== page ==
She Writers, what are you reading? We are introducing a new feature on She Writes (well, new-ish), an invitation to ALL She Writers to tell us what you are reading now. We have had the wonderful luck to have several of you contribute columns to our "What She's Reading Now" series (if you want to pitch us on one, check out the submission guidelines here), but we'd like to add a component to this that's a little more fast and loose: take a snapshot of the book (or books) on your bedside table, and give us a line or two about what you are reading now. In case it isn't obvious, I am a complete and total book-aholic, and am always reading something. (Just finished Tess of the D'Ubervilles last night, lest you think I only read books written by women -- far from it!) In addition, I always have a stack of books on my Ikea-nightstand, cued for launch, my version of an "on-deck" circle. I wanted to share them all with you, with a special shout-out to those written by She Writers I adore. BIG GIRLS DON'T CRY: The Election That Changed Everything for American Women by Rebecca Traister I have been wanting to read this book ever since I got hooked on Rebecca Traister's brilliant reporting -- and political commentary -- during the 2008 election on Salon.com. If you like your critics smart, deep, and fearless, you will love it too. THE FOREST FOR THE TREES: An Editor's Advice to Writers by Betsy Lerner If you want to know why I'm going to (re)read this, read Erin Hosier's post about this seminal book, now in a revised edition, from last week on She Writes. It pretty much says it all. GREAT HOUSE: A Novel By Nicole Krauss (who is not a member of She Writes -- somebody, please invite her!) I was intrigued by the NY Times Book Review cover story on this book, and particularly keen to read a young woman writer frequently mentioned as one of the best American fiction writers working today. (See, NYTBR does matter, which is why we have to stay ON THEIR CASE about reviewing and featuring books by women!) The History of Love is also on my list. BUNNY LAKE IS MISSING (Femme Fatales: Women Write Pulp) By Evelyn Piper I love this series from the Feminist Press (thank you Jean Casella!) "In this fraught and at times freakish tale of suspense, Evelyn Piper takes us deep into the psyche of the 1950s to explore American fetishes, fallacies, and fears around motherhood and sexuality. " Need I say more? DO IT ANYWAY: The New Generation of Activists by Courtney E. Martin I am lucky to count the inimitable Courtney Martin as a friend, but even if I didn't, I would have been drawn to this book. In these trying times, stories of activism, featuring young people with strong beliefs and the will to risk everything in the service of their mission -- feels like just the thing I need to inspire me and restore my hope. THE MUDDY CUP: A Dominican Family Comes of Age in a New America by Barbara Fischkin I love literary nonfiction and stories generated by cultural analysis and reportage, and this title and its subject spoke to me. One of my closest friends (who also happens to be the woman who cares for my children while I am at work) immigrated here from the Dominican Republic, and I am eager to read this book to deepen my understanding of her experience. SEARCHING FOR TAMSEN DONNER By Gabrielle Burton On a recent trip to California, I had the great pleasure of meeting Gabrielle Burton (who joined Hope Edelman, Carley Knobloch and me for lunch), and we agreed to do a book swap -- I sent her mine, and she sent me hers. I am really looking forward to reading it -- Gabrielle's reputation as a novelist was enough to hook me, but the Booklist description sealed the deal: "Burton was first drawn to the story of Tamsen Donner in the 1970s, just as she was becoming enmeshed in the women’s movement...The result is a thoughtful and engaging blend of history and memoir that inspires the reader to delve further into the Donner party’s fate, while at the same time enjoying Burton’s struggle to be both a full-time mother and successful writer." Mother writers -- I think this one should move up fast on your "to-read" lists. So...what are you reading now? Take a pic of your bedside table, and share a few lines about the books you are reading, or plan to read soon. If you tweet, give those authors some Twitter love with the hashtag #WSRN. And don't think you have to be reading books (almost) all written by She Writers. But I think it should be obvious (by now) that I will never miss a chance to shout a She Writer out -- or read her latest book.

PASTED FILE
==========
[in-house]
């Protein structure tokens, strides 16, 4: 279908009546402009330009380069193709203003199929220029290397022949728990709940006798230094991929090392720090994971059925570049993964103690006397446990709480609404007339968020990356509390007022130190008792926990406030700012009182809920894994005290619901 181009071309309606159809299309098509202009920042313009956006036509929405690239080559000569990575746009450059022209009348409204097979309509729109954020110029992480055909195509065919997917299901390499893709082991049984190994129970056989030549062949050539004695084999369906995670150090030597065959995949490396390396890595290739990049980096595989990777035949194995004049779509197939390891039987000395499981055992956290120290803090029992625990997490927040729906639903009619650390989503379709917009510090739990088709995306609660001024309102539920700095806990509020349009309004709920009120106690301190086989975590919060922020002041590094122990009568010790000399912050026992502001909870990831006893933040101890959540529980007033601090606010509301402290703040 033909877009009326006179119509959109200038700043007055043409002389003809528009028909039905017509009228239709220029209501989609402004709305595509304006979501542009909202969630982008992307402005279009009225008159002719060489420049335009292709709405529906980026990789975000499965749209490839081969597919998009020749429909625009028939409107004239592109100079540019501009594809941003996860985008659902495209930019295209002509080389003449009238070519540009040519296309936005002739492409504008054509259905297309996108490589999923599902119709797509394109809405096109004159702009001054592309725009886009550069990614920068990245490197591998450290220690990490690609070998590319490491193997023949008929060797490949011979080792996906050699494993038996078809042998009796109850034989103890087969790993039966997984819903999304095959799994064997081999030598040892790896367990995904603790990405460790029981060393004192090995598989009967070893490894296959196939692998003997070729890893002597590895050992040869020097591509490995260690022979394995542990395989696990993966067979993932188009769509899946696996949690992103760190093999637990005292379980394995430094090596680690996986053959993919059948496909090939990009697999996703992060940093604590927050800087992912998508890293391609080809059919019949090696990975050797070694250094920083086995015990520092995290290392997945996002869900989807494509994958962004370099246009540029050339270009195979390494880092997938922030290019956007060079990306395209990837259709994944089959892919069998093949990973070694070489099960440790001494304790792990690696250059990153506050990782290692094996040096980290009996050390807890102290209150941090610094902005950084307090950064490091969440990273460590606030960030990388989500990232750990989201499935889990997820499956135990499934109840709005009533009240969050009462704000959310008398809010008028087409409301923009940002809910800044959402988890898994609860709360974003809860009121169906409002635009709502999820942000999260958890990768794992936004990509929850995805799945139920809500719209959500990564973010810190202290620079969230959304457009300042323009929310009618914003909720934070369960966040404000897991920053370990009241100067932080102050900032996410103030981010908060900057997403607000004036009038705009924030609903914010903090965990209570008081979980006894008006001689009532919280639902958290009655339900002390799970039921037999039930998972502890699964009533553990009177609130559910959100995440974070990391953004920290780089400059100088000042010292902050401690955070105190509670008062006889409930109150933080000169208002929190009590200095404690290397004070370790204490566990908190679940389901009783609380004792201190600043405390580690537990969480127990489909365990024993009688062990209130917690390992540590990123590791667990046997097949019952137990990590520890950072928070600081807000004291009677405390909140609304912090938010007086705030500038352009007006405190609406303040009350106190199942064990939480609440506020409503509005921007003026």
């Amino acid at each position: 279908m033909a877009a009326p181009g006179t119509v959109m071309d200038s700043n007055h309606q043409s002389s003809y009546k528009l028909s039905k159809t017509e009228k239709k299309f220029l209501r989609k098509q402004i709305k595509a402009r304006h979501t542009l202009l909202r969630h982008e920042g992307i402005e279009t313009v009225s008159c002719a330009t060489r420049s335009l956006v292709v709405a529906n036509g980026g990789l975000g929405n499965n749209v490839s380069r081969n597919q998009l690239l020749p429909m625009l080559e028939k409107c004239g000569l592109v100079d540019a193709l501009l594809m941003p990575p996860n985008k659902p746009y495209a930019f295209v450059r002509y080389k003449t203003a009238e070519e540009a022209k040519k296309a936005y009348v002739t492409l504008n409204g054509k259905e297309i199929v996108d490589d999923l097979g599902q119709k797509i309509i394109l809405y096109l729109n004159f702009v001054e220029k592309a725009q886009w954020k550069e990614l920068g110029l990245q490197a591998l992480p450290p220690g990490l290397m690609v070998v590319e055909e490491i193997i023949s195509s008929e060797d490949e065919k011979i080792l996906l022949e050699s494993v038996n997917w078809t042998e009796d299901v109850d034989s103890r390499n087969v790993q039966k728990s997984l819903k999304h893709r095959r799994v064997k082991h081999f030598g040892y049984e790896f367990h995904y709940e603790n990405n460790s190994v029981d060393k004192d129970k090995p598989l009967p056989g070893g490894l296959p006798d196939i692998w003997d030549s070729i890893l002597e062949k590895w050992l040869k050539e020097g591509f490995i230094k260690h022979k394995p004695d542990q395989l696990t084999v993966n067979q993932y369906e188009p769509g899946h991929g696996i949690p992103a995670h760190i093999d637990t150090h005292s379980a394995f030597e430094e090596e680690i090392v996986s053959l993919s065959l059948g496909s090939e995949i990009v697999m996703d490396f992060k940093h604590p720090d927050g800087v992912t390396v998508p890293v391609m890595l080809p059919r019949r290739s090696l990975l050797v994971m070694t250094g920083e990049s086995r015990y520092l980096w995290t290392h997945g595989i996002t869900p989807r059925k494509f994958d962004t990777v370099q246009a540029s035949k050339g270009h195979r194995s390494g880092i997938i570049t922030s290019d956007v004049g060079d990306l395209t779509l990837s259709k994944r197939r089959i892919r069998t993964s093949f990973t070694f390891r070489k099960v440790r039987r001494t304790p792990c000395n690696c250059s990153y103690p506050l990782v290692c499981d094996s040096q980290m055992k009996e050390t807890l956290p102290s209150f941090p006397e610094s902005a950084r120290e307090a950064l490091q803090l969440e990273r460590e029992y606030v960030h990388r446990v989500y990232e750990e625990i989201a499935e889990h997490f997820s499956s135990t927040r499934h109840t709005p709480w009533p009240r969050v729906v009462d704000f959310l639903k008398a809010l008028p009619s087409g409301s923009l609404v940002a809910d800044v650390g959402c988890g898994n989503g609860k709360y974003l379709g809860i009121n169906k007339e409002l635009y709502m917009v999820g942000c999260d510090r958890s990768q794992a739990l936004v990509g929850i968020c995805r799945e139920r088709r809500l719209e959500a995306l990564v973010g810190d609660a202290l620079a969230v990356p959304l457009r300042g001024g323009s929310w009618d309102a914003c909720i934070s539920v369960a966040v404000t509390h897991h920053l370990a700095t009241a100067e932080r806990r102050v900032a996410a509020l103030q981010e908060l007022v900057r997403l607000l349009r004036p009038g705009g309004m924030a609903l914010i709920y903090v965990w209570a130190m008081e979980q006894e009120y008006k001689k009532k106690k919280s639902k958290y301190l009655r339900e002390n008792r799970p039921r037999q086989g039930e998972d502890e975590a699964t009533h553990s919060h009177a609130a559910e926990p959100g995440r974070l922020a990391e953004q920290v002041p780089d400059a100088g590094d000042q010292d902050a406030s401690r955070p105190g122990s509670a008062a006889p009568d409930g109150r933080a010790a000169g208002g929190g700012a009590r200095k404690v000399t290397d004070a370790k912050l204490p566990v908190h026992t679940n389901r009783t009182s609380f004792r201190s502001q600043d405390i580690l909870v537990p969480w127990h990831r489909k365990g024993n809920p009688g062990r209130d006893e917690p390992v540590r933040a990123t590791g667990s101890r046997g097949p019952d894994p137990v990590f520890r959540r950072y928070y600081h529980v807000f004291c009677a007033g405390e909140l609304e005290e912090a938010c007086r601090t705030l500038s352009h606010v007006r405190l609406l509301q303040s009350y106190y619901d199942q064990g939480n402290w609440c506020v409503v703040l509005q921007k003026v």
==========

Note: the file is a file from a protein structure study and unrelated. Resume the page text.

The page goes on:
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Comments